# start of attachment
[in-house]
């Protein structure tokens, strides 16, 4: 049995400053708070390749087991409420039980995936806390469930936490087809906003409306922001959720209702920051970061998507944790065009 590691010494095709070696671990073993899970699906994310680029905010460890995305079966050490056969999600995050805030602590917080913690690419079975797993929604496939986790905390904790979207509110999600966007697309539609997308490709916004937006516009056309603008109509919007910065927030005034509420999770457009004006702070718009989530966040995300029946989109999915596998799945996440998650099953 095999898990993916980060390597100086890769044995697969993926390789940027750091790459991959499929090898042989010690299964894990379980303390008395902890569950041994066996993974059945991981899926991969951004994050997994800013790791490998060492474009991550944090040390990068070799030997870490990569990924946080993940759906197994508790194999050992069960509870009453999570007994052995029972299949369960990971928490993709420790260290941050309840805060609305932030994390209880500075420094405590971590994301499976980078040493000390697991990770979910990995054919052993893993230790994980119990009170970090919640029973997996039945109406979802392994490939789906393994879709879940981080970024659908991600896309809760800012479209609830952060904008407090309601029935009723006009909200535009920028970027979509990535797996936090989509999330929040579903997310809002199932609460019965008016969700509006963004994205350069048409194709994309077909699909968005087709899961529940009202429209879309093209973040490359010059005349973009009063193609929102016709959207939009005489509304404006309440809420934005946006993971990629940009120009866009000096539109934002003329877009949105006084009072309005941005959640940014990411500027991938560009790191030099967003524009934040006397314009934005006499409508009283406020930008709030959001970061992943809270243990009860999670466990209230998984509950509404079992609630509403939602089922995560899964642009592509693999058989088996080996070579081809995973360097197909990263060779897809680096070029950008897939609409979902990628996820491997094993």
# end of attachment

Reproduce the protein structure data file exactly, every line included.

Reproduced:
[in-house]
């Protein structure tokens, strides 16, 4: 049995400053708070390749087991409420039980995936806390469930936490087809906003409306922001959720209702920051970061998507944790065009 590691010494095709070696671990073993899970699906994310680029905010460890995305079966050490056969999600995050805030602590917080913690690419079975797993929604496939986790905390904790979207509110999600966007697309539609997308490709916004937006516009056309603008109509919007910065927030005034509420999770457009004006702070718009989530966040995300029946989109999915596998799945996440998650099953 095999898990993916980060390597100086890769044995697969993926390789940027750091790459991959499929090898042989010690299964894990379980303390008395902890569950041994066996993974059945991981899926991969951004994050997994800013790791490998060492474009991550944090040390990068070799030997870490990569990924946080993940759906197994508790194999050992069960509870009453999570007994052995029972299949369960990971928490993709420790260290941050309840805060609305932030994390209880500075420094405590971590994301499976980078040493000390697991990770979910990995054919052993893993230790994980119990009170970090919640029973997996039945109406979802392994490939789906393994879709879940981080970024659908991600896309809760800012479209609830952060904008407090309601029935009723006009909200535009920028970027979509990535797996936090989509999330929040579903997310809002199932609460019965008016969700509006963004994205350069048409194709994309077909699909968005087709899961529940009202429209879309093209973040490359010059005349973009009063193609929102016709959207939009005489509304404006309440809420934005946006993971990629940009120009866009000096539109934002003329877009949105006084009072309005941005959640940014990411500027991938560009790191030099967003524009934040006397314009934005006499409508009283406020930008709030959001970061992943809270243990009860999670466990209230998984509950509404079992609630509403939602089922995560899964642009592509693999058989088996080996070579081809995973360097197909990263060779897809680096070029950008897939609409979902990628996820491997094993």